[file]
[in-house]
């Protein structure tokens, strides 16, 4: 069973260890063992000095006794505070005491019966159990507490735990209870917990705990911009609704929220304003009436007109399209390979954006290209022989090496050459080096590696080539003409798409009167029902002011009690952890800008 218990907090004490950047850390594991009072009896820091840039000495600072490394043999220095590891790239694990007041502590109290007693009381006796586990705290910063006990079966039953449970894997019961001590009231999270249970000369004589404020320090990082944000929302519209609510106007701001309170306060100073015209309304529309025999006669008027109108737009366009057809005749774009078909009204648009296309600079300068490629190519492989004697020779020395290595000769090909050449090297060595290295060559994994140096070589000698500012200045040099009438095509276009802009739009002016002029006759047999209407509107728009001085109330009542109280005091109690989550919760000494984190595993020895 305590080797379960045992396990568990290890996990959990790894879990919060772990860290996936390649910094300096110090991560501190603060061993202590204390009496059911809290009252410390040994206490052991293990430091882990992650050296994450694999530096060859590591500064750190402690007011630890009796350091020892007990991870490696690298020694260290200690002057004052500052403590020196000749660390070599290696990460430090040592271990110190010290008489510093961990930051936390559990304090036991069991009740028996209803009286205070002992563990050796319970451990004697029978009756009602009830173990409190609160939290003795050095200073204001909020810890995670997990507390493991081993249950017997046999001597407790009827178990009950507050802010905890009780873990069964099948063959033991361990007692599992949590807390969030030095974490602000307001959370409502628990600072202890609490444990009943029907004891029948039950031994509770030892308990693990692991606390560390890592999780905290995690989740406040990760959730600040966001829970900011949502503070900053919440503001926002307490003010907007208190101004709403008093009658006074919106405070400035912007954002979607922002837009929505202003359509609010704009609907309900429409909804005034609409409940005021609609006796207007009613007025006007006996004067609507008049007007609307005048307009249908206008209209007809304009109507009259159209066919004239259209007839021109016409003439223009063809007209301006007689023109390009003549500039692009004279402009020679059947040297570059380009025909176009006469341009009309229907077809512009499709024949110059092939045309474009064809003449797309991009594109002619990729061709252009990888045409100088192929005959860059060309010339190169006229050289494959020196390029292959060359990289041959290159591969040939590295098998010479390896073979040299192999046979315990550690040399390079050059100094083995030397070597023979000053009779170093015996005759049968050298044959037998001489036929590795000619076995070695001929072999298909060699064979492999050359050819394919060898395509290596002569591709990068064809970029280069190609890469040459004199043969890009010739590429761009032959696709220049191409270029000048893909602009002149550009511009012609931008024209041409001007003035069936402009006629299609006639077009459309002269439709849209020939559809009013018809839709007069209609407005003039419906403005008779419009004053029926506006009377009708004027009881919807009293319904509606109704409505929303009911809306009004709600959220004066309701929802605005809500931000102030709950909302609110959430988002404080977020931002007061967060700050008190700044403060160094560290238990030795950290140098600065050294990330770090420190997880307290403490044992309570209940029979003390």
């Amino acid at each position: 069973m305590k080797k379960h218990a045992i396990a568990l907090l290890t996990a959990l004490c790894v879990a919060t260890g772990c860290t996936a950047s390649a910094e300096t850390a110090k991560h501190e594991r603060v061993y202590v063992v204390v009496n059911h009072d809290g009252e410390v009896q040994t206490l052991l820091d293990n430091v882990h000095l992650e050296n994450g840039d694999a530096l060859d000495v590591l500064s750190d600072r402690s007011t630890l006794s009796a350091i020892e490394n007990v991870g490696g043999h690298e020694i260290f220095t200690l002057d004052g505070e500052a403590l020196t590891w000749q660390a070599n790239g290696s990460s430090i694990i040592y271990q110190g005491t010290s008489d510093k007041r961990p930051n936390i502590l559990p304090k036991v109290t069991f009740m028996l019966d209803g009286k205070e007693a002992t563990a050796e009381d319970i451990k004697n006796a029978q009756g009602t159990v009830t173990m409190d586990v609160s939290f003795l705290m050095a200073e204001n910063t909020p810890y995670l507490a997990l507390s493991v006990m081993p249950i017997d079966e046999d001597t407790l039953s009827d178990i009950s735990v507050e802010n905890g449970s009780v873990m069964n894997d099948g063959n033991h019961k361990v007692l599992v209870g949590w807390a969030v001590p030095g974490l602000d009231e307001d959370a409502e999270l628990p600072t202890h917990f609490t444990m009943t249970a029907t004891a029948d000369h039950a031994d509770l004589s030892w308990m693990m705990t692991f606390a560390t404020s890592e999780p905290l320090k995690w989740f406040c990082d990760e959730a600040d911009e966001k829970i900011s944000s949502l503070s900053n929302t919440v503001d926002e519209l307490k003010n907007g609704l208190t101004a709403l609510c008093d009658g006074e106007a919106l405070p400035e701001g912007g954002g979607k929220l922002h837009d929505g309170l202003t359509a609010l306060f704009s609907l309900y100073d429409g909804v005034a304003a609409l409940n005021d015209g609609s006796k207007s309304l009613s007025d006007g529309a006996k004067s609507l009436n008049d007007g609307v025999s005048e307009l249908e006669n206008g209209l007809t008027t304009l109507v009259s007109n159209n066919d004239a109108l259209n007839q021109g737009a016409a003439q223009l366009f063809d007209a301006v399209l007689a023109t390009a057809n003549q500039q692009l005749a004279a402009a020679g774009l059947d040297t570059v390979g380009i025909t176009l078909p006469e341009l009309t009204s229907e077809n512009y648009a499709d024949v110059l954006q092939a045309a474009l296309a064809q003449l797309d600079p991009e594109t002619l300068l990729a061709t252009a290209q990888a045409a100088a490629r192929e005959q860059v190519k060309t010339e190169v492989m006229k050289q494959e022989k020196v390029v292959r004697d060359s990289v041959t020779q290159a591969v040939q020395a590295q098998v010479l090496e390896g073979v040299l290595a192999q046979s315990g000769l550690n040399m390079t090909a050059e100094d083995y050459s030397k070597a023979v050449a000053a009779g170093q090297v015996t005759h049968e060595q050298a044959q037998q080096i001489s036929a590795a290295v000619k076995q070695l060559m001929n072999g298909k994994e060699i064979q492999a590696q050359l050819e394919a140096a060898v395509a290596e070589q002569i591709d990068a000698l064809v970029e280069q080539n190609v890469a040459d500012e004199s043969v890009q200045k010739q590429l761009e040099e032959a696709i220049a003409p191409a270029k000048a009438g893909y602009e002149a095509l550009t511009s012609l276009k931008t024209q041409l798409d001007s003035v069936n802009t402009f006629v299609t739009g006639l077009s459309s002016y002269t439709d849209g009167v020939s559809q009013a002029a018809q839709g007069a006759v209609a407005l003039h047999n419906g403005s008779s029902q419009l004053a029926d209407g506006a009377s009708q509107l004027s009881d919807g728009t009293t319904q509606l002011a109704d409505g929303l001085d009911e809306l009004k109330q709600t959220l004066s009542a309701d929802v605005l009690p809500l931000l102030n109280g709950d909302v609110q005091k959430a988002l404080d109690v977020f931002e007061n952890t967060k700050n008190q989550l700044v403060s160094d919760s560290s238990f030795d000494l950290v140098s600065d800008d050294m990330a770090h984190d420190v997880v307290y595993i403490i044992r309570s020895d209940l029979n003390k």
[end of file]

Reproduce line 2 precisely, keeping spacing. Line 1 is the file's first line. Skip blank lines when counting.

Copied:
């Protein structure tokens, strides 16, 4: 069973260890063992000095006794505070005491019966159990507490735990209870917990705990911009609704929220304003009436007109399209390979954006290209022989090496050459080096590696080539003409798409009167029902002011009690952890800008 218990907090004490950047850390594991009072009896820091840039000495600072490394043999220095590891790239694990007041502590109290007693009381006796586990705290910063006990079966039953449970894997019961001590009231999270249970000369004589404020320090990082944000929302519209609510106007701001309170306060100073015209309304529309025999006669008027109108737009366009057809005749774009078909009204648009296309600079300068490629190519492989004697020779020395290595000769090909050449090297060595290295060559994994140096070589000698500012200045040099009438095509276009802009739009002016002029006759047999209407509107728009001085109330009542109280005091109690989550919760000494984190595993020895 305590080797379960045992396990568990290890996990959990790894879990919060772990860290996936390649910094300096110090991560501190603060061993202590204390009496059911809290009252410390040994206490052991293990430091882990992650050296994450694999530096060859590591500064750190402690007011630890009796350091020892007990991870490696690298020694260290200690002057004052500052403590020196000749660390070599290696990460430090040592271990110190010290008489510093961990930051936390559990304090036991069991009740028996209803009286205070002992563990050796319970451990004697029978009756009602009830173990409190609160939290003795050095200073204001909020810890995670997990507390493991081993249950017997046999001597407790009827178990009950507050802010905890009780873990069964099948063959033991361990007692599992949590807390969030030095974490602000307001959370409502628990600072202890609490444990009943029907004891029948039950031994509770030892308990693990692991606390560390890592999780905290995690989740406040990760959730600040966001829970900011949502503070900053919440503001926002307490003010907007208190101004709403008093009658006074919106405070400035912007954002979607922002837009929505202003359509609010704009609907309900429409909804005034609409409940005021609609006796207007009613007025006007006996004067609507008049007007609307005048307009249908206008209209007809304009109507009259159209066919004239259209007839021109016409003439223009063809007209301006007689023109390009003549500039692009004279402009020679059947040297570059380009025909176009006469341009009309229907077809512009499709024949110059092939045309474009064809003449797309991009594109002619990729061709252009990888045409100088192929005959860059060309010339190169006229050289494959020196390029292959060359990289041959290159591969040939590295098998010479390896073979040299192999046979315990550690040399390079050059100094083995030397070597023979000053009779170093015996005759049968050298044959037998001489036929590795000619076995070695001929072999298909060699064979492999050359050819394919060898395509290596002569591709990068064809970029280069190609890469040459004199043969890009010739590429761009032959696709220049191409270029000048893909602009002149550009511009012609931008024209041409001007003035069936402009006629299609006639077009459309002269439709849209020939559809009013018809839709007069209609407005003039419906403005008779419009004053029926506006009377009708004027009881919807009293319904509606109704409505929303009911809306009004709600959220004066309701929802605005809500931000102030709950909302609110959430988002404080977020931002007061967060700050008190700044403060160094560290238990030795950290140098600065050294990330770090420190997880307290403490044992309570209940029979003390």